Saturday, May 29, 2010

Food For Thought: Porto-Bella

One of the only reasons I want to get the iphone is because of the slop machine food app (Urban Spoon). If you ask anyone who knows me they will immediately roll their eyes when you ask them what it's like deciding where to eat with me; I'm indecisive. And by indecisive I mean it takes ages. My friends have actually install a lengthy questionnaire in order to help fix the problem.

"What genre of food"
"I dunno."
"Fast Food or Sit-Down?"
"I dunno.."
"Ok. Left or right?"
"Ok. We're on the 8 West. Left or Right?"
"Oh god."

When I hear about the iphone I heard only about the slot-machine app. One look at that commercial and I said: "YES! I WANT THAT!"

Easiest decision ever.

Yesterday, Urban Spoon did not fail. My friends and I have made a promise as a group to go and explore San Diego's diverse culinary opportunities, so instead of hitting our same ol' spots we actually let the roll of Urban Spoon decide. I was off the hook.

Ritual Tavern: interior decor think lumber jack married a victorian. Dark wood panel outlined the seating area with dark flowery curtains and creamy beige walls. A deer's head proudly hung in the center of the tavern just as you walk in and know, you're in North Park. Dining out in North Park has a special touch to it. Cooperate-run chains churning out all the same appetizers, all the same entrees, and all the same desserts are not part of the North Park experience. What I love about the neighborhood is that your taste buds are in for an adventurous treat, every time.

The Tavern has an extensive beverage menu. Lots of ales, hard ciders, reds, and whites. A dessert wine too. I opted for the light version of a hefweizen (according to our lovely waitress who was very helpful and informative and I'm sure has actually enjoyed the food she serves). A Pint of RB Hula and I was already satisfied.

The menu was small in the sense that it didn't hand you a buffet of options. (That's one of my problems with the "American" way. WAY too many options. Sometimes, especially for food, you gotta just trust the chef and the owner to tell you what's good.

However, Ritual Tavern had an option for all food lifetsyles: carnivore, vegetarian, chickentarian, and vegan.

Now vegans, I admire your cause and kinda understand what you're getting at, but growing up in a rich Guatemalan food culture, being a vegan would be turning my back to my ancestors, which in turn is disrespectful and being disrespectful in any Latino culture is not tolerated whatsoever.

But the balsamic, herb-marinated portobello mushroom with grilled onions on a rose petal ciabatta sounded AMazing. And different. And going to a new place I felt it was only right to go outside of my food box.

My dish would be served alongside the Tavern's house fries. The ketchup was homemade.

Yup, home-made.

Ladies and Gentlemen, I have achieved a new level of ketchup and it was excellent. Fresh and just the right amount of mushiness, I've tried greatness and I'm sorry Mr. Heinz, it was not you. Heinz is street-walkin' cheetah compared to the purity of Ritual Tavern ketchup.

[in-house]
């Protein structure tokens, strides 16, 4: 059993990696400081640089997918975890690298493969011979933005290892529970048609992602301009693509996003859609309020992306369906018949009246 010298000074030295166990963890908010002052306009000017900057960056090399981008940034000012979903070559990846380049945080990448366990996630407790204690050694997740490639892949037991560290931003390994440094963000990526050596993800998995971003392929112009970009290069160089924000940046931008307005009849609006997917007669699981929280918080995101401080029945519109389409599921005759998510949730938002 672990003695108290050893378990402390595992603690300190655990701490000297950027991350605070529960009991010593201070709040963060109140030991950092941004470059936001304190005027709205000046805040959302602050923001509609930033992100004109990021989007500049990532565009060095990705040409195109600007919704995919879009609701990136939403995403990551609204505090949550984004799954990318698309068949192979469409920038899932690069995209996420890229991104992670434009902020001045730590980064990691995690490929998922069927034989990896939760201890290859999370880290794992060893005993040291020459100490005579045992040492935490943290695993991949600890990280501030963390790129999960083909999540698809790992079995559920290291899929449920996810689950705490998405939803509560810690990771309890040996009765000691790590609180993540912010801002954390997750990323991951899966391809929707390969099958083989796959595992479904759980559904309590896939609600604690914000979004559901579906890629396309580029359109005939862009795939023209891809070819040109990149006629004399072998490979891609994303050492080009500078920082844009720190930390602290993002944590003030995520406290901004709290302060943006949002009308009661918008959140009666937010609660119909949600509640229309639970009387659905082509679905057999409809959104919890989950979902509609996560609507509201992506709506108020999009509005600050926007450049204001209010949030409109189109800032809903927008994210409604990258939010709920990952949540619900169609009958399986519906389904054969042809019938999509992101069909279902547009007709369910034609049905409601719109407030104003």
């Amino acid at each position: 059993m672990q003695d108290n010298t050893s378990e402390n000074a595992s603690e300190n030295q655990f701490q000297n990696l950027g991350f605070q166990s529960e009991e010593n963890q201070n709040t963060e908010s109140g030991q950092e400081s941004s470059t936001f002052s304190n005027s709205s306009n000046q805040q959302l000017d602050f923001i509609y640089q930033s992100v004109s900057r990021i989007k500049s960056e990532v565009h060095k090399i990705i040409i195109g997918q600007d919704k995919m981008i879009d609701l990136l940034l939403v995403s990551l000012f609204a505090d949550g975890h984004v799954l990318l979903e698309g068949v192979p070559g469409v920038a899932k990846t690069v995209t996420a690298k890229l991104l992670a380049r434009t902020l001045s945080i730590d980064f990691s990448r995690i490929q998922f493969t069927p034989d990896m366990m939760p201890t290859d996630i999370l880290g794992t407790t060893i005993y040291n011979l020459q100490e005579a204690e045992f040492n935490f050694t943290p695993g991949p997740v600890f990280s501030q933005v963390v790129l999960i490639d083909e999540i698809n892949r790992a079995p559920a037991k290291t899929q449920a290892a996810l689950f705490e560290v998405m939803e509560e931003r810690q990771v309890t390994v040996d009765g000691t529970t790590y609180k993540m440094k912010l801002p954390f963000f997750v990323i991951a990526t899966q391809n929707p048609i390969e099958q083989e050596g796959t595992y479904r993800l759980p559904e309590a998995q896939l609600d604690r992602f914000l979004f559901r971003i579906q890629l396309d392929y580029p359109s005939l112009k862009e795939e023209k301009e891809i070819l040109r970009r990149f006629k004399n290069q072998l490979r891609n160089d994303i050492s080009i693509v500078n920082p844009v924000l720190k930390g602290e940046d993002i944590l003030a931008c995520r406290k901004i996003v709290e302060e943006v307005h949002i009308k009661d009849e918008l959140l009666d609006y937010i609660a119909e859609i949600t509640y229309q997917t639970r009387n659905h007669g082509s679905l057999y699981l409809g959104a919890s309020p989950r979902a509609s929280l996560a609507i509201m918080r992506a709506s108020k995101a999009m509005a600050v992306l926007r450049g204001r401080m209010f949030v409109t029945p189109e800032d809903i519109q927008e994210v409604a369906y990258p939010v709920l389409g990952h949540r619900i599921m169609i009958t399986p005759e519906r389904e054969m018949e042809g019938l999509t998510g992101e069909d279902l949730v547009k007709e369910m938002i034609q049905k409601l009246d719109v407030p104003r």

But the sandwich. It appear ominous at first. One thick, black portobello sat in a bed of lettuce, tomatoes, and grilled onions. This was the menu's vegan option, but I felt no sinful guilt against my choice to have it. This felt right, and I knew my Guatemalan ancestors would forgive me. (I had and cooked frijoles earlier that week. Con queso fresco. I had paid my respects).

My first bite was juicy. My sandwich was inking all over the place but I didn't care. With my tide-to-go pen, I really don't care anymore. The messier, the better. The portobello was perfection. For several years now, I have completely fallen in love with the mushroom. As a kid you try to give me a mushroom I look at you like you gave me a dead kitten.

But today my palette screams for mushrooms. This sandwich with the light, fluffy ciabatta made me understand why the portobello is like the grandfather of mushrooms. A mushroom so great, it can be meat. It can be its own sandwich and it's a offer you simply cannot refuse.

The house fries were quite good. Thin and crispy-they added a good crunch to my meal and well the ketchup, you know about the ketchup...

I finished and I said a silent "well done" to all the vegans out there.

Well done.

I am chickentarian. And my friend Kristiana tempted me a bit with her choice of the chicken on prairie roll with avocado but my portobello treated me, and my tummy, right.

It was a different experience to look around at my fellow neighboring diners and see similarity. Gumbo at three tables, chicken on prairie roll on four, and my portobello shared with 3 other diners and a few at the bar. The thing about the small menu is that it brings an unexpected unity in our dining experience, not just with company we choose to go with, but with the company we don't notice are around us-sharing in the same variety of dishes and others enjoying the exact same one as you.

Great food I love as much as the loyal company it keeps.

In a country where others see us as just a bunch of fatasses looking out for the next McDonald's, I like to write the good fight against such awful stereotype. America, the great melting pot, is a playground for food exploration. No culture is left behind, and though you may think your area is limited, look harder, or drive a little further. Good food is waiting for you out there.

Take a risk.


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